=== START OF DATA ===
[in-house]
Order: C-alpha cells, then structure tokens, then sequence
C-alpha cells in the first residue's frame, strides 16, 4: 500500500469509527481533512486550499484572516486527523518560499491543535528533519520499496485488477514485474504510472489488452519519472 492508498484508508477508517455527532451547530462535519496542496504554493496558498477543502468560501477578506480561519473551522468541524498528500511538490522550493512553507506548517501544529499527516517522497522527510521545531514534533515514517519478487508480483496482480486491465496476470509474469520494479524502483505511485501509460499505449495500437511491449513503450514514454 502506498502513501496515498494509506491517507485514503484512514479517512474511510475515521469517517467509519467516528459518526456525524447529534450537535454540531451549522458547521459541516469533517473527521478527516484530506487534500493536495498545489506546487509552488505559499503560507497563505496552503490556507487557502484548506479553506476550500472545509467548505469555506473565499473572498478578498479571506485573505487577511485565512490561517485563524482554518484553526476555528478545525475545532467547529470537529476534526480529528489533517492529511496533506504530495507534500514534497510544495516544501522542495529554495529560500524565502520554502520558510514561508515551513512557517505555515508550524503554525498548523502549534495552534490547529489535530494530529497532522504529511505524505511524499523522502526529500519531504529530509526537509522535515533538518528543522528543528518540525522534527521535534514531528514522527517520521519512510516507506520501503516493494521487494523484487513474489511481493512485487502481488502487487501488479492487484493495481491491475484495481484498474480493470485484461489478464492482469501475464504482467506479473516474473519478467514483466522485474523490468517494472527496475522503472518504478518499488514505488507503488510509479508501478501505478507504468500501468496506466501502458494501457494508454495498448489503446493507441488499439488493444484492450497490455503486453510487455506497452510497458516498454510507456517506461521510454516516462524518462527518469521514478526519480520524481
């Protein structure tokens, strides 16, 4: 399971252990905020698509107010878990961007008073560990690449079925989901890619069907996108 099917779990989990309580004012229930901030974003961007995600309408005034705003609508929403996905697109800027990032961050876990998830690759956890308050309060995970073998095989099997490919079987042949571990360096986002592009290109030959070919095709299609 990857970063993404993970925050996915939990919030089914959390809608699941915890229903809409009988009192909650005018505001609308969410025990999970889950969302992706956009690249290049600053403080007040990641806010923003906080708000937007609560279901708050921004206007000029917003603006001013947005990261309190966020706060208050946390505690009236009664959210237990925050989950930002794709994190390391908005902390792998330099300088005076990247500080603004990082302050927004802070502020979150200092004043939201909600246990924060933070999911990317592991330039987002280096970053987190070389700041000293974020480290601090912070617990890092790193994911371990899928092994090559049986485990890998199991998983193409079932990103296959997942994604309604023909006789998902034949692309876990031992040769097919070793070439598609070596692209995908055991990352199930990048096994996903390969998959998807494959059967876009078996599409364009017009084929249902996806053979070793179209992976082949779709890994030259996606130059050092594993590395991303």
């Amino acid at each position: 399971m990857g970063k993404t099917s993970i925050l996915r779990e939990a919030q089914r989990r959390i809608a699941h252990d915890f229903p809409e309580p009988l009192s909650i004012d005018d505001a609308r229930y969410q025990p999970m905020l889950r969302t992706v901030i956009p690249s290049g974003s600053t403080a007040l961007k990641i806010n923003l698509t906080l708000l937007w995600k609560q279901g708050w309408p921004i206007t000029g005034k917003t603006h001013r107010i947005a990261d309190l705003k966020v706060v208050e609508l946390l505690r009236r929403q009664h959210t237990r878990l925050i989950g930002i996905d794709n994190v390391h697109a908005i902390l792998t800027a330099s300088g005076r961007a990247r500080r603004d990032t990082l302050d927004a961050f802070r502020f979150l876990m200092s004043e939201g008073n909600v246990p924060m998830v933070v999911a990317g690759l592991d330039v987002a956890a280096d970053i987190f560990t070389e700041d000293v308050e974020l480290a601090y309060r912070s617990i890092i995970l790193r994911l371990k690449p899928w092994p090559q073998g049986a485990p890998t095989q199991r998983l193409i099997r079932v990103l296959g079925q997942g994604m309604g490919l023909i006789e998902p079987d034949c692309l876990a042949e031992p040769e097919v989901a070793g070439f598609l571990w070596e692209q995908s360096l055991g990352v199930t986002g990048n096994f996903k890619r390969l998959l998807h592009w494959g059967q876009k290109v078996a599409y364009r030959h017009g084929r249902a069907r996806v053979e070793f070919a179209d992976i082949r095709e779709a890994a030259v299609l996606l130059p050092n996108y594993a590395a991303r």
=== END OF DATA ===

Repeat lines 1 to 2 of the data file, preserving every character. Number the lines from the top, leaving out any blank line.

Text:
[in-house]
Order: C-alpha cells, then structure tokens, then sequence